Speed cameras get go-ahead

By Treacy Hogan and Tom Brady
Wednesday February 27 2008

The Government has given the go-ahead for the introduction of privately operated speed cameras, which it is estimated will help reduce road deaths by more than a fifth.

Ministers agreed at yesterday's Cabinet meeting on funding for the cameras, which will provide 6,000 hours of monitoring a month.

The mobile cameras will target 600 high-accident locations around the country. The locations for the cameras will be selected by the Garda Traffic Bureau, which will have strategic control of their use.

The use of the private cameras had been put on hold late last year, after it was discovered that the running costs would be much óhigher than had been previously anticipated.

However, proposals put forward by Justice Minister Brian Lenihan, and supported by Transport Minister Noel Dempsey, were accepted.

The purchase of the cameras will be funded from the justice budget but the Cabinet has agreed that a supplementary estimate can be brought in later this year, if additional money is required.

It is understood that the garda traffic corps will also be supplied with eight new speed detection units, which will be fully operational by June.


The Government has set a general target of a 5pc drop in the number of deaths and serious injuries on the nation's roads this year and gardai have been asked to focus particularly on potential victims in the 17-26 age group, where a specific decrease of 10pc has been fixed.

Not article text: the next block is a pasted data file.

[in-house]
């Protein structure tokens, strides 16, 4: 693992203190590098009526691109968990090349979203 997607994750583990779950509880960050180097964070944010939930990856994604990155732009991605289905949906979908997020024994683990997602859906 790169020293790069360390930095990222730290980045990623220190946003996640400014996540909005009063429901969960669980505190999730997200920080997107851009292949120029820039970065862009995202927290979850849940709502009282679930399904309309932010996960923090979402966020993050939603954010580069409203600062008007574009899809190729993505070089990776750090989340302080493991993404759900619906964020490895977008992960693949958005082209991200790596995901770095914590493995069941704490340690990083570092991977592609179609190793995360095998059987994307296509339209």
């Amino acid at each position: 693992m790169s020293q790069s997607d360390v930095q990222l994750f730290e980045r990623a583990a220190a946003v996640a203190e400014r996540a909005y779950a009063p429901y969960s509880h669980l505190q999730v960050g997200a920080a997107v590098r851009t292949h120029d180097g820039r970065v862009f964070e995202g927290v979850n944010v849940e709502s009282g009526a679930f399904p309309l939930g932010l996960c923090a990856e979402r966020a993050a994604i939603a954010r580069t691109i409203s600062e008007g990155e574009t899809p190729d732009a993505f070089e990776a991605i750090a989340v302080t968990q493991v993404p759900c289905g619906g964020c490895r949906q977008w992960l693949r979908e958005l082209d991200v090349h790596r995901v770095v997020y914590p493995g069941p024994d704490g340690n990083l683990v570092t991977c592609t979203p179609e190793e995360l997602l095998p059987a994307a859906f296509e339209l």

However, a government-commissioned report has estimated that the roll-out of speed cameras could cut road deaths by more than 20pc.

The strength of the traffic corps is due to be brought up to 1,200 by the end of the year and Garda Commissioner Fachtna Murphy will be diverting some of the resources into tackling problems such as speeding.

The speed camera network is a key element of the Government's road strategy 2007-2012.

Government officials said last night they could not discuss the cost of the cameras as a contract had not yet been signed and some of the details had yet to be finalised with the preferred bidder.

But there are estimates that the network will cost about €80m over four years. Several ministers had indicated that the cost issue is a "no brainer", as the cameras will pay for themselves many times over in speeding fines revenue and also save hundreds of millions of euro as a result of the lives saved and injuries avoided.


The cost of a serious accident, according to consultants employed by the Road Safety Authority, is put at €304,000.

The operation of the cameras will be mainly overt in an effort to alert motorists to their presence and persuade drivers to slow down.

The private contractor will be paid a fixed annual amount and not a "fee-per-catch".

Mr Lenihan told the Irish Independent: "The Government has no interest in motorists being harassed for the sake of it and does not advocate the 'shooting fish in a barrel' syndrome or in traffic enforcement as a revenue raising measure".

A working group set up to examine speed cameras reckoned the system had an annual potential of 1.1 million speeding detections.

This was intended to ensure that, combined with traditional detection methods, half of the 1.8 million vehicles registered in the State would pass through an active enforcement area at least once a month.

- Treacy Hogan and Tom Brady

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